It’s important to note that these reactions are completely natural and understandable.  They are our bodies’ natural defense systems and have evolved for reasons of survival. However, sometimes we need to tame this system to keep ourselves healthy.  We need focus on the ways of protecting ourselves that are in our control: e.g. social distancing and hand washing. But beyond that, we have to remind ourselves that we are keeping ourselves safe and find ways to calm and nurture ourselves.  The cruel irony of our natural defense system is that if we stay in fight or flight mode for too long, then this can have a negative impact on our immune system.  Exercise, connection, kindness, healthy eating and creative activities are some key suggestions of ways to tame our fight/flight system.

Adjustment difficulties are another natural response to the current situation.  Adjustment disorder involves psychological, physical and emotional reactions to a stressful life event.  These include feeling sad or overwhelmed by emotions, feeling anxious, difficulties concentrating, anger or irritability, problems with appetite or sleep, relationship difficulties, avoiding work or other commitments. It is normal to experience some of these difficulties when we have had a significant disruption to our lives. Some of us may already be experiencing some of these difficulties and may be struggling to adjust to these disruptions and changes to our lives.  Some of us may have adjusted well to working from home and social distancing, only to feel uprooted and unbalanced with the idea of going back to socialising with people. It is normal to feel this way. However, if they create a significant disturbance to your life or last for more than one month, then it may be useful to talk with a health professional.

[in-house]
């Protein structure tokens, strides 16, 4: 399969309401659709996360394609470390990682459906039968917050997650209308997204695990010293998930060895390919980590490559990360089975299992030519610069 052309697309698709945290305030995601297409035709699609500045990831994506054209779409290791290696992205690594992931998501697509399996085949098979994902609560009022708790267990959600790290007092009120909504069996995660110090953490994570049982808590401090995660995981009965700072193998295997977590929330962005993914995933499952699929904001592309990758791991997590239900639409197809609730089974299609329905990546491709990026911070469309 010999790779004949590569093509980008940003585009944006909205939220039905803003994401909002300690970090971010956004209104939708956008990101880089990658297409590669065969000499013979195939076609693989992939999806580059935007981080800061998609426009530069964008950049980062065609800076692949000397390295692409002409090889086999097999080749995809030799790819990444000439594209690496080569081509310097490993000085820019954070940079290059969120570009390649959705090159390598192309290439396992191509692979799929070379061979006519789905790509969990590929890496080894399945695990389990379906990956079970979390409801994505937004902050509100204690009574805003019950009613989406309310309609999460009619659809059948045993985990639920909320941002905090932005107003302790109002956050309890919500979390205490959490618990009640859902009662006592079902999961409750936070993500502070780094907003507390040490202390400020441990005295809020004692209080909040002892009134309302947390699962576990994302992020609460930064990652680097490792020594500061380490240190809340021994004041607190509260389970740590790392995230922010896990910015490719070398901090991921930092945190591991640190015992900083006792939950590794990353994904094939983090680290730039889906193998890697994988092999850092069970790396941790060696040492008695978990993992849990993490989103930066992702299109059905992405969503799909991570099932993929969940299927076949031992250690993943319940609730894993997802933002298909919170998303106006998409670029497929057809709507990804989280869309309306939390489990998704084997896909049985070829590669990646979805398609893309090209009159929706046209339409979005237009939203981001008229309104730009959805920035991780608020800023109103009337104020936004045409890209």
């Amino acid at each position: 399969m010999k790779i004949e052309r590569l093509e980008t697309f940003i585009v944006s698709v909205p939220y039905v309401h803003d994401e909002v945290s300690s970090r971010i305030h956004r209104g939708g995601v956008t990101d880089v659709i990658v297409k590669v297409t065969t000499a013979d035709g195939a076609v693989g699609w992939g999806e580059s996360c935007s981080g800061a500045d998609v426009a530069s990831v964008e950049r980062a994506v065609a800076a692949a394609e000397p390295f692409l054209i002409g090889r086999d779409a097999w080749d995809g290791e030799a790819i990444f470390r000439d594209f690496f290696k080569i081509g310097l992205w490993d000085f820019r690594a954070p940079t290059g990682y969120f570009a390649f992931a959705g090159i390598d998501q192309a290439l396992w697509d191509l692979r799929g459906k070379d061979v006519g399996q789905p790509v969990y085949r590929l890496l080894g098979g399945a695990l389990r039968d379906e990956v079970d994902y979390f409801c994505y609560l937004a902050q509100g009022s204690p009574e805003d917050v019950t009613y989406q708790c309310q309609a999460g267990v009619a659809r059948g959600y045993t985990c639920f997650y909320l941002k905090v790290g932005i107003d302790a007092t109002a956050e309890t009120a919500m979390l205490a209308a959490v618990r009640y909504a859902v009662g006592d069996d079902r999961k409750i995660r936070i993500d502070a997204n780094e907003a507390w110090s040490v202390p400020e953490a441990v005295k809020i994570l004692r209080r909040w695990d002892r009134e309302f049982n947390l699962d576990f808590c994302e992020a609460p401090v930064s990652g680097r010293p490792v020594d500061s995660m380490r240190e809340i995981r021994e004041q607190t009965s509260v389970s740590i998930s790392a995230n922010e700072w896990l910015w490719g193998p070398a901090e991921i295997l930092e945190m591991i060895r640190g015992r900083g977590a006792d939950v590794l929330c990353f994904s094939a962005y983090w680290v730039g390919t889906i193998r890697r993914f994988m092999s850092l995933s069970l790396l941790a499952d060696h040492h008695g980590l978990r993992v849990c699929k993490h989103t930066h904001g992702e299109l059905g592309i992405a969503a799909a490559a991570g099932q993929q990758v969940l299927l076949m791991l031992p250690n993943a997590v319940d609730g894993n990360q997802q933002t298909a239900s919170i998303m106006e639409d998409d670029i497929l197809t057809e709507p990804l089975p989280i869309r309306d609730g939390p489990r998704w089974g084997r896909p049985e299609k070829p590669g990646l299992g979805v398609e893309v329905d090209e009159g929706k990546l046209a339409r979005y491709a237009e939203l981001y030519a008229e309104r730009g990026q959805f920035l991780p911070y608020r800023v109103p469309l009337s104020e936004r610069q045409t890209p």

The final response that many of us have felt over the last few months is grief.  Grief is complex and comes in many forms. We may be grieving what we have already lost, and we may also be experiencing anticipatory grief, which involves a sense of uncertainty about things to come and impending doom.  Grief involves complex psychological, emotional and physical reactions. According to David Kessler, one of the authors of the well known theory of the five stages of grief, our grief involves five separate stages which may happen sequentially or may happen simultaneously or haphazardly.  Firstly we may have denial, and may have thoughts such as “it won’t affect me”, “it’s just a flu”, "the pandemic is over", and so on. We may experience anger – at our leaders or at people seemingly doing the wrong thing.  We may try bargaining: “if we lock everything down and everyone does the right thing then we can go back to normal sooner". We may experience significant sadness when we come to terms with the changes in our lives or when we struggle to see the end to the situation.  The final stage is described as acceptance, when we come to terms with what is happening and find a way to regain control over our lives. The acceptance is difficult to come to in a situation such as this, in which it's difficult to find any sort of end in sight. These responses are all completely normal.  However, this doesn’t change the significant impact they have on our lives. By understanding what we are going through, we can start to understand how to move towards acceptance and find ways to cope and even thrive in this situation.  The most important thing right now is to look after ourselves and each other's mental health and well being. We can only get through this if we work together. We need to check in with ourselves and our community and talk about how we are feeling.  Exercise, meditation, connection with loved ones using video technology, creative activities, fun, games, quiet time, relaxation, yoga, learning a new skill, cooking, listening to music and routine are all still so important.